Recently I worked with a group of police officers regarding intelligence operations and the value of analysis throughout the investigation process. I stressed to them that they needed to ensure that information not relevant to the prosecution of the crime in question was not lost. While not pertaining to the ongoing investigation, that didn’t mean that the information had no value. If we use the formula of “Information + Evaluation = Data” & “Data + Analysis = Intelligence”, we may find that that information is indeed valuable. More importantly, it may be a very important piece to a completely different puzzle someone else is trying to solve.

Critical thinking is not something you learn and replicate in same format like your multiplication tables. Critical thinking is best described as the ability to engage in reflective and independent thinking. It can also be described as thinking in a clear and rational way, while understanding the logical connection between ideas. It's a model that works in police operations, the intelligence arena or global war. It has serious applications in the business world as well.

To understand the critical thinking process, let us try a simple exercise to get you thinking from that perspective. Think of something that someone has recently told you that can affect your business or your position within an organization (church, club, team). Ask yourself the following questions:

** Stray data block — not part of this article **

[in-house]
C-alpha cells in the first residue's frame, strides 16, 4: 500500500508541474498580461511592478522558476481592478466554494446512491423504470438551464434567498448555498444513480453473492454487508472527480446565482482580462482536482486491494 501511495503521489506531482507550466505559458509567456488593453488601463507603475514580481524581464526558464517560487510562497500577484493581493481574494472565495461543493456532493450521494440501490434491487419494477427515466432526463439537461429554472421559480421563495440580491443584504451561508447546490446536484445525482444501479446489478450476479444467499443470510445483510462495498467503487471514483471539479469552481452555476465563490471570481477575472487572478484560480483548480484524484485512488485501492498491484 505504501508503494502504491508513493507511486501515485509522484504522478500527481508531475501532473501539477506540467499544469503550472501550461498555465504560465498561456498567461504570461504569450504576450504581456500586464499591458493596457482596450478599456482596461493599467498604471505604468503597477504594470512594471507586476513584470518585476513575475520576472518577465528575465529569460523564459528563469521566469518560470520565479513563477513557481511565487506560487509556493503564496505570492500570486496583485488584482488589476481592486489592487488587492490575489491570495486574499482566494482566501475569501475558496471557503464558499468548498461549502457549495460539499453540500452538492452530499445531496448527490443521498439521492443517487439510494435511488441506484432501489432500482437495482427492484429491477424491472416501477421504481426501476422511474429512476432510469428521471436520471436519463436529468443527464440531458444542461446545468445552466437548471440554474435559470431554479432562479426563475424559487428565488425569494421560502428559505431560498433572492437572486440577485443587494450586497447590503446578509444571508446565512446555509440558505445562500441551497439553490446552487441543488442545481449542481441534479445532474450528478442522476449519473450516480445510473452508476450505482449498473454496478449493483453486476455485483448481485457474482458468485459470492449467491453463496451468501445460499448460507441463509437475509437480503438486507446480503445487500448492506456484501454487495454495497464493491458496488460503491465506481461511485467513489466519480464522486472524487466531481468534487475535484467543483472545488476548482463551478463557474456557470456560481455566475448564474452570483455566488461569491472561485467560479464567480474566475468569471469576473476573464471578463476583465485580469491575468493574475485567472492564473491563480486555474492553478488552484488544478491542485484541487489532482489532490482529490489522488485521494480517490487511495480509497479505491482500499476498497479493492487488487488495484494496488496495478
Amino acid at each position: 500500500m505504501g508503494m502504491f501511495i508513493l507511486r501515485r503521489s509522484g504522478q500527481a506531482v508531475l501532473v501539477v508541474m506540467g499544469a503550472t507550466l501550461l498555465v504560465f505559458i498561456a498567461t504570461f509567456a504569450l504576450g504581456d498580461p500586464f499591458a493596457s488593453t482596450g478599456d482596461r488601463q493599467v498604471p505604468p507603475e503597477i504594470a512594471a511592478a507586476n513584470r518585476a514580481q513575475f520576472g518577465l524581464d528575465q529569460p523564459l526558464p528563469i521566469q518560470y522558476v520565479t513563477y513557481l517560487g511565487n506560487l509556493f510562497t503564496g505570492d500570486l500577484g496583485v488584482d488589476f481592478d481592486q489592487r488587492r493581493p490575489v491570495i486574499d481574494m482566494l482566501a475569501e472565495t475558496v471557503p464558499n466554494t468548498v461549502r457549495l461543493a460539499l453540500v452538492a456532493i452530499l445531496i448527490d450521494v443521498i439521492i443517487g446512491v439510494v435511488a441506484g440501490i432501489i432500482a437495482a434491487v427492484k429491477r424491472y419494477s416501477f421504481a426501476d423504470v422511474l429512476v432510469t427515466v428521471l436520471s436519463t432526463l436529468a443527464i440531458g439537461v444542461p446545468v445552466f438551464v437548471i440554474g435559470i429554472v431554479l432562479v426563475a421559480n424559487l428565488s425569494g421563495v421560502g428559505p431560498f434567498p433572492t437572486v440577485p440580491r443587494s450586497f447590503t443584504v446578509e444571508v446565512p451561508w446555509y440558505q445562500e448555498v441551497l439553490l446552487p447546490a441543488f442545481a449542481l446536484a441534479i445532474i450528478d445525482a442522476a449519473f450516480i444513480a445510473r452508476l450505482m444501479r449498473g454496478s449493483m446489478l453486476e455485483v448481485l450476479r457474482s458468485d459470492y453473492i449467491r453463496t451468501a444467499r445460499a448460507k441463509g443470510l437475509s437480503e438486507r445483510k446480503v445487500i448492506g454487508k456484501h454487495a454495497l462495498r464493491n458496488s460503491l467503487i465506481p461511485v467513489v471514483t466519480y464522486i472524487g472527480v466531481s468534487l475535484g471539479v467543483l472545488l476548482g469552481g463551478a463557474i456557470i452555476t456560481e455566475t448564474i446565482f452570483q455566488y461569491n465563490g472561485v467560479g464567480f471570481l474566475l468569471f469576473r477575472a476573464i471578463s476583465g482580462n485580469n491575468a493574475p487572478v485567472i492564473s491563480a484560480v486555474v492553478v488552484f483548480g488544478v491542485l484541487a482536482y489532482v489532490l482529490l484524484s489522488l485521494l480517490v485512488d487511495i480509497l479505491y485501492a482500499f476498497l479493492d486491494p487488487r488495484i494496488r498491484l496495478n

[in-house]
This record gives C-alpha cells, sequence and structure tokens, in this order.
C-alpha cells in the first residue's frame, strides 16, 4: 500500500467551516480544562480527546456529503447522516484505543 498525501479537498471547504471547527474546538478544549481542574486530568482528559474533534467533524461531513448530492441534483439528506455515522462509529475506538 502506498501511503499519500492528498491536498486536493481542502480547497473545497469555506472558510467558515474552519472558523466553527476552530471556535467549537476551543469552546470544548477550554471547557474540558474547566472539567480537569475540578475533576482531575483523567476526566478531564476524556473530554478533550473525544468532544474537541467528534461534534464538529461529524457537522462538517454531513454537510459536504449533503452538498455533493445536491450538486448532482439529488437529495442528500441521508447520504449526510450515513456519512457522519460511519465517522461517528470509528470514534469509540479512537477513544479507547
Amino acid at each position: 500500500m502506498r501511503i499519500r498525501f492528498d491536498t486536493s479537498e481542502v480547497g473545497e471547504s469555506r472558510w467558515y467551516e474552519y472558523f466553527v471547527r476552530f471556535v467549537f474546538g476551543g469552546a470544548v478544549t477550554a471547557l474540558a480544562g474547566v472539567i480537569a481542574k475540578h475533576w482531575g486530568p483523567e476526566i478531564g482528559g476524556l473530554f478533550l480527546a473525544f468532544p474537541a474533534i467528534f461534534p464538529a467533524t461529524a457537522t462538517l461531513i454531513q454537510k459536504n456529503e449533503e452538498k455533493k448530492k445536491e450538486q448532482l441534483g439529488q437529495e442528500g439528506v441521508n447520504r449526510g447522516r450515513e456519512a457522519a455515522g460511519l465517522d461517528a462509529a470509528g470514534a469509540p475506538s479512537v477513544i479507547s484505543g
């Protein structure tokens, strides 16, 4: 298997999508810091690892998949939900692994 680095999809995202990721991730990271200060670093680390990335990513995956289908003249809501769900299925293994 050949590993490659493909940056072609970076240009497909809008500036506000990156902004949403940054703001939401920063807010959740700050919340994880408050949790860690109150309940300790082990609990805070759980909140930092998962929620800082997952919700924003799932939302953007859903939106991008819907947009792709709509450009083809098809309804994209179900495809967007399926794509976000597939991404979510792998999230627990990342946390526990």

1. Who said it? Is it someone, you know? Is it someone in a position of authority? Does it matter who told you this?

2. What did they say? Did they give facts or opinions? Did they provide all the facts? Did they leave anything out?

3. Where did they say it? Was it in public or in private? Did other people have a chance to respond or provide an alternative account?

4. When did they say it? Was it before, during or after an important event? Is the timing important?

5. Why did they say it? Did they explain the reasoning behind their opinion? Were they trying to make someone look good or bad?

6. How did they say it? Were they happy, sad, angry or indifferent? Did they write it or say it? Did you understand what was said?

7. What is your goal? What are the goals of those who said it? One of the most important aspects of critical thinking is to decide what you are aiming to achieve, decide based on a range of possibilities and understand others may have other objectives.

Once you have clarified the aim, use that as the starting point in all future situations requiring good decision making. You must maintain discipline to keep yourself on track unless changing circumstances require you to revisit your decision.

Perhaps the most important element of thinking critically is foresight. Not every decision we make will be a resounding success. It’s not a disaster if in mid-course we have reasons to change our mind and move in a different direction. Be aware of personal pitfalls, and know your own biases on the subject because critical thinking requires gathering and evaluating information from multiple sources. Critical thinking is aimed at achieving the best possible outcomes in any situation. To quote Albert Einstein, “It’s not that I’m so smart, it’s just that I stay with the problems longer”.